Arts & Sciences' New Research Building Will Enable the Sciences of Tomorrow

July 22, 2011 — The front-page photograph from a Daily Progress article on the 1963 opening of the University of Virginia's Gilmer Hall hangs in the main office of the Biology Department. It depicts a level of research that makes current faculty chuckle when they see how far they've come in the past 50 years. It also highlights how the construction needs of research facilities have changed, and why the College and Graduate School of Arts & Sciences' new Physical and Life Sciences Research Building is critical to the future of scientific research at U.Va.

"Gilmer Hall was built in '63 for the type of science that happened in 1963," said biology chair Doug Taylor, referencing the now antiquated "high-power microscopes," animal operating room, radioactive materials room and one-way glass windows featured in the article that caused the Daily Progress to hail the building as having "possibly the most modern facilities in the country for biology and psychology." Now, when his department is sequencing whole genomes, performing research on mice, lizards and fruit flies and studying Alzheimer's and infectious diseases, "it's just a different world."

In Taylor's words, the new building represents "infrastructure built for today's science" – and tomorrow's. The building, which will house members of the biology, chemistry and physics departments, will not only enable current research but also will be able to adapt to the evolving needs of scientific experimentation.
 
For example, each of the building's five research levels features an open-bay lab space with air ducts running all through the ceilings. This allows equipment such as bio boxes to be added or moved simply by attaching a quick-disconnect hose to the central ventilation, enabling adaptable design, explained project manager Chuck Davis of Facilities Management. By contrast, making adjustments such as these in Gilmer Hall required the heating, ventilation and air conditioning system to be chopped and customized whenever something needed to be changed or added.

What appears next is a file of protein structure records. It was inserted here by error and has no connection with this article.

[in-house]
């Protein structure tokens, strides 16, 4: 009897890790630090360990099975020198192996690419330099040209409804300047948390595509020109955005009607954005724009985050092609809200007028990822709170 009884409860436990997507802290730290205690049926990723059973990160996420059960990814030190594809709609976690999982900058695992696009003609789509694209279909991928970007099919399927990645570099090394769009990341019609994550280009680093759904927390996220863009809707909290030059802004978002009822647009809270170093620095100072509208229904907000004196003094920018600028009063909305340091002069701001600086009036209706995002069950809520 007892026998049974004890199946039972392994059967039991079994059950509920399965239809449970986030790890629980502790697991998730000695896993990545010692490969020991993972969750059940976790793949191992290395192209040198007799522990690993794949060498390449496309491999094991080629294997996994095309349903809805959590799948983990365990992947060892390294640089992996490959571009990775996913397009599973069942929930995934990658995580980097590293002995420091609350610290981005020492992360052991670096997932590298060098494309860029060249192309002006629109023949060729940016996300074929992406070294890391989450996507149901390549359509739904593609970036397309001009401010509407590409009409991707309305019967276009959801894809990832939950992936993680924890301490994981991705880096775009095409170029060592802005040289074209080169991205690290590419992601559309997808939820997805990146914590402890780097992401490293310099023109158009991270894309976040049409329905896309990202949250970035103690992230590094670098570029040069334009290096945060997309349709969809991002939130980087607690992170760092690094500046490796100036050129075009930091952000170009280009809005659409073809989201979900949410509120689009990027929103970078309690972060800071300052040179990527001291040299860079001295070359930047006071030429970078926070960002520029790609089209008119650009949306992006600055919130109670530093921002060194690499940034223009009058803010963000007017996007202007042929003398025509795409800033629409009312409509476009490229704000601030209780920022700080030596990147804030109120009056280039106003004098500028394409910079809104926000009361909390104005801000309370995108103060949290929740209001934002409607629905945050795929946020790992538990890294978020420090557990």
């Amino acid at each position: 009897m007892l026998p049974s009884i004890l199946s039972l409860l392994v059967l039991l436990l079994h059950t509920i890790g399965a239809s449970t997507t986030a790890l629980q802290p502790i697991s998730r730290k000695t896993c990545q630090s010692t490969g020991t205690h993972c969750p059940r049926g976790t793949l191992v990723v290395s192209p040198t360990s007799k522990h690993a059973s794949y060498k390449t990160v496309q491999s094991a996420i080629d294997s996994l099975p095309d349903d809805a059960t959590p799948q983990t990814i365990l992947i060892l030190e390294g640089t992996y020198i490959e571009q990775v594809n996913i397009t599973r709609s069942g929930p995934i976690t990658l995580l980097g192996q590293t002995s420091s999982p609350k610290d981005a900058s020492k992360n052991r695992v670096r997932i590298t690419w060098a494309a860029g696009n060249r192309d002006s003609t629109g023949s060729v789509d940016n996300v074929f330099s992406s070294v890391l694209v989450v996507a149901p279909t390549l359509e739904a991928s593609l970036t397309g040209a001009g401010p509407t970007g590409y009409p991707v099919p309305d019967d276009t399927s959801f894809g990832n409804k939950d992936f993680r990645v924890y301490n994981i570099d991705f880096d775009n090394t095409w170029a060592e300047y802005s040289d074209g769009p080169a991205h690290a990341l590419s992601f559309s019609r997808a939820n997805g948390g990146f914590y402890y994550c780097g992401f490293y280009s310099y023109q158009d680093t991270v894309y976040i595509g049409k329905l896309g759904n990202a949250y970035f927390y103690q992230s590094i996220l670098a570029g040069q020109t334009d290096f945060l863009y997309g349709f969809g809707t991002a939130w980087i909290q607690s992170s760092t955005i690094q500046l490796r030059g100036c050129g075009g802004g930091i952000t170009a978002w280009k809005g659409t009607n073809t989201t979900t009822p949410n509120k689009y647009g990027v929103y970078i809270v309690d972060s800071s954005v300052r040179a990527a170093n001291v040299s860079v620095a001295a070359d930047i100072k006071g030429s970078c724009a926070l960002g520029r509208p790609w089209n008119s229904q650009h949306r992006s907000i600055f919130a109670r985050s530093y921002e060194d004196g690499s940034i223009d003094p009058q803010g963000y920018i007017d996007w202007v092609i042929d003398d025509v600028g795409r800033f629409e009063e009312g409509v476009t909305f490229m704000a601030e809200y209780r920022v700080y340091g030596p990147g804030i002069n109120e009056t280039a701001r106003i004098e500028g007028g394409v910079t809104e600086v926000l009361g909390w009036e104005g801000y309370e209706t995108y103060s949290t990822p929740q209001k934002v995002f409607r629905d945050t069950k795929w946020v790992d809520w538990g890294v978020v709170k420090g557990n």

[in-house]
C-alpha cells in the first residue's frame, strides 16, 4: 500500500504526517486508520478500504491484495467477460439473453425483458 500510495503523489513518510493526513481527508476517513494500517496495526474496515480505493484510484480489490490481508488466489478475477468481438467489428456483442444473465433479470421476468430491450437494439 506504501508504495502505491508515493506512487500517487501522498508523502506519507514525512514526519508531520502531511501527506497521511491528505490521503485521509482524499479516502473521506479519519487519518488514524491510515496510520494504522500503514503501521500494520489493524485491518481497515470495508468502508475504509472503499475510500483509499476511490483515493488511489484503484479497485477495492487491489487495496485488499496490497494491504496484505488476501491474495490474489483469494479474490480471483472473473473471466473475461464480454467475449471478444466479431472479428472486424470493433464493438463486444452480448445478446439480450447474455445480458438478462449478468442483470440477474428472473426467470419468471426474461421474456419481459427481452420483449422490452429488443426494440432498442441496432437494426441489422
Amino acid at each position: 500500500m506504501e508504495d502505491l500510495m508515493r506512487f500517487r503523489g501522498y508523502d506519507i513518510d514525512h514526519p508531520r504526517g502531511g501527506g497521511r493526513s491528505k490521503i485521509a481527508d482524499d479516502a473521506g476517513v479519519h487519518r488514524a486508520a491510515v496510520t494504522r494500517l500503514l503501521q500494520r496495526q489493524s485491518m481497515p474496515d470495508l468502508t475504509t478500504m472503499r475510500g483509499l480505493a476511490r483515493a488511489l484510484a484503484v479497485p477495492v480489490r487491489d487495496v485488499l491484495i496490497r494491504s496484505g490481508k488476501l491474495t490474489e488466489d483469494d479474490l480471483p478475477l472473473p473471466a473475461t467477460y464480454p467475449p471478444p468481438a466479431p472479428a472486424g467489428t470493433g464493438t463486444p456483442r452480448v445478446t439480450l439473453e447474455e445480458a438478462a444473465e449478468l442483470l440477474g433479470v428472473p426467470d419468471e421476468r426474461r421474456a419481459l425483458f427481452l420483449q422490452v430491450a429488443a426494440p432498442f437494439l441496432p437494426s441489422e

"This building provides a very broad HVAC system that can be easily modified and tweaked," Davis said. Lots of electrical outlets, as well as moveable workspaces, allow the labs flexibility in function. "A lot of time and energy was spent during the design period looking towards the future so we don't have an outdated building in 10 years."

The open-bay design has another purpose – to encourage researchers from different disciplines to collaborate. As scientific fields become more cross-disciplinary, the labs will allow researchers from various departments to work side by side when their research warrants it. A collaborative approach was taken to designing the building as well. Representatives and faculty from Arts & Sciences, Office of the Architect and Facilities Management formed a committee that was involved in the design aspects of the building from the beginning of the project, most heavily after January 2010. This group met about once every two months to go through the building asking questions and making observations.

Thanks to careful planning and faculty input, the building now sports research-specific facilities such as a low-vibration concrete basement for sensitive laser optics and cell-imaging procedures.